“I wouldn't ask you to.” Tanya set me to one side and put a hand on the horse's wide roan forehead. Her white fingers looked tiny against his head, but he backed up at her touch. She walked him three steps away from me, just with that hand on him, each faster then the one before, his head lowering as he went. “Don't get above yourself, Sprite.”

The horse backed up another few quick steps, putting space between them. It shook its head, neck arched, mane rippling. But its voice was more grumpy than arrogant as it said, “And I suppose you want me to just stand here some more, bored stiff.”

She laughed quietly. “No. That's all right. Go ahead and run.”

I cleared my throat, because I have never been good at hanging about quietly keeping my opinions to myself. “Yeah, no one will be surprised to see a horse galloping loose through the suburb. Or a ghost-ridden motorcycle.”

The horse gave me an unfriendly look, then shivered. Its muscular red-coated body blurred, changed, shrank, and became a fox. With a yip of disdain, (and it totally was disdain, even in a fox voice), the creature dashed off across the grass and under the hedge. A flick of white-tipped tail, and it was gone. The parking space where Tanya's familiar bright-red bike had been parked was… empty.

I turned toward her. The late-May evening air was suddenly cool, and I hugged my arms across my stomach. “So. Let me guess. You're the Chosen One.”

“The… what?”

“You know. The Slayer. All that stands between the Earth and utter destruction.” My voice wasn't quite steady but I got the whole quote out. Not that I could believe it, exactly. But it was something to say that wasn't gibbering in fear and confusion. I added a scowl for good measure. It was unfair that she had long straight hair like dark silk, and the face of an angel, somehow even brighter and finer tonight than ever, but that wasn't enough to make me play nice.

“I am nothing you need to know about. Take off your shirt and fix it.”

“I think I like it this way. I think truth is always better than pretty lies.” When you're a foster kid, you learn real fast not to fall for a good story.

“So.” She tossed her head, flicking that long hair, but I had the impression she was less confident than she wanted to seem. “I have a magical horse. He can look like a motorbike.”

“Or a fox.”


“And you have this, like, sarcastic Kelpie-horse because…?”

“Oh, Sprite's not a Kelpie.” Tanya's expression was surprisingly serious. “You don't want to meet those. Really sharp teeth. Carnivorous, you know. Sprite's just a fae-horse.”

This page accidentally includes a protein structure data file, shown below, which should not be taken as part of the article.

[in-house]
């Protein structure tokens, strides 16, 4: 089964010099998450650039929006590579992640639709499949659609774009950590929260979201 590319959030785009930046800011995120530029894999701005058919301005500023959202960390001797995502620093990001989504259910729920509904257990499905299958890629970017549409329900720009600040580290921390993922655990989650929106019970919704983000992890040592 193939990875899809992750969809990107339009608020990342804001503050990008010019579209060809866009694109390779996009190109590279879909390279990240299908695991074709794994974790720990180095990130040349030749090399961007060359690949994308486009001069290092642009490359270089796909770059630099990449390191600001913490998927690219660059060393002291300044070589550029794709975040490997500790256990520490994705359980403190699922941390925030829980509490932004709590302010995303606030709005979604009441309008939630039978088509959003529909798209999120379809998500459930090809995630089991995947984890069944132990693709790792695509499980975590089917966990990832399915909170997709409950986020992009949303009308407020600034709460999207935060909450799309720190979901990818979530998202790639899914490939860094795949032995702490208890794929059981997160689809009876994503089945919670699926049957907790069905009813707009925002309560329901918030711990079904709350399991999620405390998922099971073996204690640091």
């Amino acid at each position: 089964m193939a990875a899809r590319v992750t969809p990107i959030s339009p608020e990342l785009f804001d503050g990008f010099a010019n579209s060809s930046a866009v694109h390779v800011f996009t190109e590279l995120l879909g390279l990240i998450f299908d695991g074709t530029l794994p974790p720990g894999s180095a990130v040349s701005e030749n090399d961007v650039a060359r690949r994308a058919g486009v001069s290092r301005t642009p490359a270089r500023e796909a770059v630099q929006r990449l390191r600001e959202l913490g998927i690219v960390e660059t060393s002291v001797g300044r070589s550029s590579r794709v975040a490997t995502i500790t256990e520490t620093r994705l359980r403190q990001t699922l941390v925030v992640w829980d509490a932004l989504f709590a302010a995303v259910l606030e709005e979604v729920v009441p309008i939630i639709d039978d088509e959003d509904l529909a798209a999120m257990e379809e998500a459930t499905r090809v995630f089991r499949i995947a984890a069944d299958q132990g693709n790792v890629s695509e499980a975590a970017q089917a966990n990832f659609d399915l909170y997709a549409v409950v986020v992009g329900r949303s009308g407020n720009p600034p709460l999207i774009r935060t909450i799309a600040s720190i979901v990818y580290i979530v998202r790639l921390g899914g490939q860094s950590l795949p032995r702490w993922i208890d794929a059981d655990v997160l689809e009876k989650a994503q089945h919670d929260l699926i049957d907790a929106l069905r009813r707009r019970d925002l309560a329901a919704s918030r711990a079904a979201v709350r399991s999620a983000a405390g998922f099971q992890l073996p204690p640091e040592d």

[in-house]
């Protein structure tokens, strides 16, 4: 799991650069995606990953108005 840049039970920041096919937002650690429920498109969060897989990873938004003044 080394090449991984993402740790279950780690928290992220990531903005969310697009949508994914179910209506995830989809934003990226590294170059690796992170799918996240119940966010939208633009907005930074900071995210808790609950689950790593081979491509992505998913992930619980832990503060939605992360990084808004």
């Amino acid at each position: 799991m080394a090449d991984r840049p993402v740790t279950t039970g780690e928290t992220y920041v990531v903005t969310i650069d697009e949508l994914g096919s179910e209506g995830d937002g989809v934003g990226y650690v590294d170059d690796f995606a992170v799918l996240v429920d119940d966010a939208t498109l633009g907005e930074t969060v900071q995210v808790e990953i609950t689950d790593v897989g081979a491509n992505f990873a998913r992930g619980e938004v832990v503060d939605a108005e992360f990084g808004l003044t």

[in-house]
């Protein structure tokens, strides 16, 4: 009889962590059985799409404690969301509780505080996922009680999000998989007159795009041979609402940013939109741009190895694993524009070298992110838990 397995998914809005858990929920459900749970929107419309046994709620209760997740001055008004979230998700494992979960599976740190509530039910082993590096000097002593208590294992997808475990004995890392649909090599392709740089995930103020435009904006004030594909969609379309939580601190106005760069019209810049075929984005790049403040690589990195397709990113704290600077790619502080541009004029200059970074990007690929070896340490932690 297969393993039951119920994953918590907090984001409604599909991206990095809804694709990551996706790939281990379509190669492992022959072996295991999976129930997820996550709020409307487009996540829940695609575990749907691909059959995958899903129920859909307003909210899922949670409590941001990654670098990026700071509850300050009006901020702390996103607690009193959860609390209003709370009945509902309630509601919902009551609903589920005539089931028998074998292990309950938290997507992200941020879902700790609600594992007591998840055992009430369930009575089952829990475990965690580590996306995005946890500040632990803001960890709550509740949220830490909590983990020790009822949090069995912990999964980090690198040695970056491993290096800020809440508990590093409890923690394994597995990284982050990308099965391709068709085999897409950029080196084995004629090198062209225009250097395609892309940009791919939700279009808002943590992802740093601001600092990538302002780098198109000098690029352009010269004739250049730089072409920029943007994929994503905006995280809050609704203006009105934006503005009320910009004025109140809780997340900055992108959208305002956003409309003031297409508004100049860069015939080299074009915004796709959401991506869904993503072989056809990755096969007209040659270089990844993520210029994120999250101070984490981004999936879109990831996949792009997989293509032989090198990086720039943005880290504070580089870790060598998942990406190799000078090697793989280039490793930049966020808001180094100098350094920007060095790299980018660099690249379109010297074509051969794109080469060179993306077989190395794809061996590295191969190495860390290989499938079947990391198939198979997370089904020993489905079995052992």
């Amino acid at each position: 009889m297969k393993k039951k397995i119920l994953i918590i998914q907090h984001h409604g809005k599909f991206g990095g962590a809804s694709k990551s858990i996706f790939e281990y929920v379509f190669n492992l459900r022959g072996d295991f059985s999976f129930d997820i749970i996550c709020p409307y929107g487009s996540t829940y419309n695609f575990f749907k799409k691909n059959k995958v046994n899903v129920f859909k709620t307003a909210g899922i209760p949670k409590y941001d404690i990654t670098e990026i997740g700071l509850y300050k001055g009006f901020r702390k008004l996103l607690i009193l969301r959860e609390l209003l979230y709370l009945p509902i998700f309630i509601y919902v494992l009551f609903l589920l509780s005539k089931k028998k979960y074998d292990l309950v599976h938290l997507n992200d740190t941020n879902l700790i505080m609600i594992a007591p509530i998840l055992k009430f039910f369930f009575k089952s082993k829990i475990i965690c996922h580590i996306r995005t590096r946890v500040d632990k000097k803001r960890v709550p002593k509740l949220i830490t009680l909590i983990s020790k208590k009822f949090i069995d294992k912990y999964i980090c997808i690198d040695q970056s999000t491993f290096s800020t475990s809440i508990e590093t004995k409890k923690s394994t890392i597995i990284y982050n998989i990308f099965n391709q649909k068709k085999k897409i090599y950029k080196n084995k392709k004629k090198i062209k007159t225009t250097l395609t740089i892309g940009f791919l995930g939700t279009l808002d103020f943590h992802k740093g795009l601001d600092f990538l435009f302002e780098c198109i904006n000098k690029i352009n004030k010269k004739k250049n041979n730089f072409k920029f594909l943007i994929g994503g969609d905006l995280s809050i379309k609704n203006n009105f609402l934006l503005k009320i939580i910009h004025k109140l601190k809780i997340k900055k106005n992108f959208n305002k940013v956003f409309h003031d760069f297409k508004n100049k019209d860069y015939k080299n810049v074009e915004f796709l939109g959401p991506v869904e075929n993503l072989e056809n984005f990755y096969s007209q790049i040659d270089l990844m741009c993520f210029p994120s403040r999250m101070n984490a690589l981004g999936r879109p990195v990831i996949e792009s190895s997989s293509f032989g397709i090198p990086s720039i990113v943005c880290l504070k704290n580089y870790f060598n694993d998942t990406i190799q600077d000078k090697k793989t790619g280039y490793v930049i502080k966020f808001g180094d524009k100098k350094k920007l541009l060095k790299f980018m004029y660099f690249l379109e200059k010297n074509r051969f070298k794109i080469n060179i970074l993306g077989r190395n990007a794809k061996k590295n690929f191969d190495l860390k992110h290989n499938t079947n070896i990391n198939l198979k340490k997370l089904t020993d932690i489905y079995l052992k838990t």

“Well, yeah. Practically ordinary.”

“I could tell.” I didn't unwrap my arms.

“They live a long time. They get, um, touchy sometimes about their duties.”

“Snarky, even.”

Tanya sighed. “Now what?”

“You tell me? What's the punishment for pissing off a fae-horse? Or seeing the real face of whatever you are, Your Majesticness?” I hadn't forgotten the horse had called her royal. I was common as common gets, and not half as gorgeous, even without the added shine she wore that night, but I'd always been faster with words.

“Highness,” she corrected as if that came automatically. Then she pressed her lips together.

“High and mighty of what?”

“Well, the fae. One tribe of us anyway. My mother has the real power. And I have a dozen sisters. I'm the spare.”

“Going to school with humans for shits and giggles.” That probably came out more bitter than I meant it, because I'd spent those five months lusting and pining after someone I apparently didn't really know.

“Um.” She cocked her head. “Would you believe this school is built over a Hellmouth?”

Damn her, she made me snort and loosen a little of my desperate grip on myself. “No.” That was unfair. I'd been the one to make her watch Buffy. She didn't even like it much. Or claimed not to.

“Well, you'd be right. Joss Whedon has a great imagination, but in fact I was doing something much more banal. Well, kind of banal. From a fae point of view.”

“What's banal to a fae?”

She sighed. “You're really not going to change your shirt, let me get you drunk, and pretend this never happened?”

“I'm eighteen. I don't drink.” I could not afford to get arrested, ever. When you're in care, they dump you out at eighteen, ready or not. I was lucky that my foster parents were letting me rent my bed from them for another month, until school was over. They'd have had the right to kick me out on my birthday. This way I had a month longer to prepare. I'd found a college, a stipend. But every useful bit of it went away if I got busted. “You know, you're actually safe. Go away and don't sweat it. I can't afford to have anyone thinking I'm crazy.”

“And when you see me in school tomorrow?”

“You're going back to school? On purpose? Your Highness?”

“I'm a Hunter.”

“Not a Slayer?”

“Quit with the Buffy, already!”

“Sorry.” Although I wasn't really. “So you're hunting something?”

“Someone. A shreevahn.”

“What's that?” I'd actually read a fair bit of folklore and the name didn't ring bells. Although a lot of things didn't sound the way they looked on the page.

“A shreevahn. They're a kind of vampire.”

“Ooh, do they sparkle?”

Tanya hit my arm, hard enough to sting. “Absolutely no Twilight. Ever.”

It somehow shook me loose of the paralysis that had been gripping me. “Sorry. That was a low blow.”

“They prey on the weaker humans, but they hide their presence well. I know there's one around, but can't find him. Yet.”

“And they're out there sucking blood? No wonder so many kids look anemic first period.”

Tanya said in a hollow voice that made my throat hurt, “No, they suck hope. Life. Light. They drain a kid dry and leave the shell. Those seven suicides this year? That's what brought me here. That's what a shreevahn does.”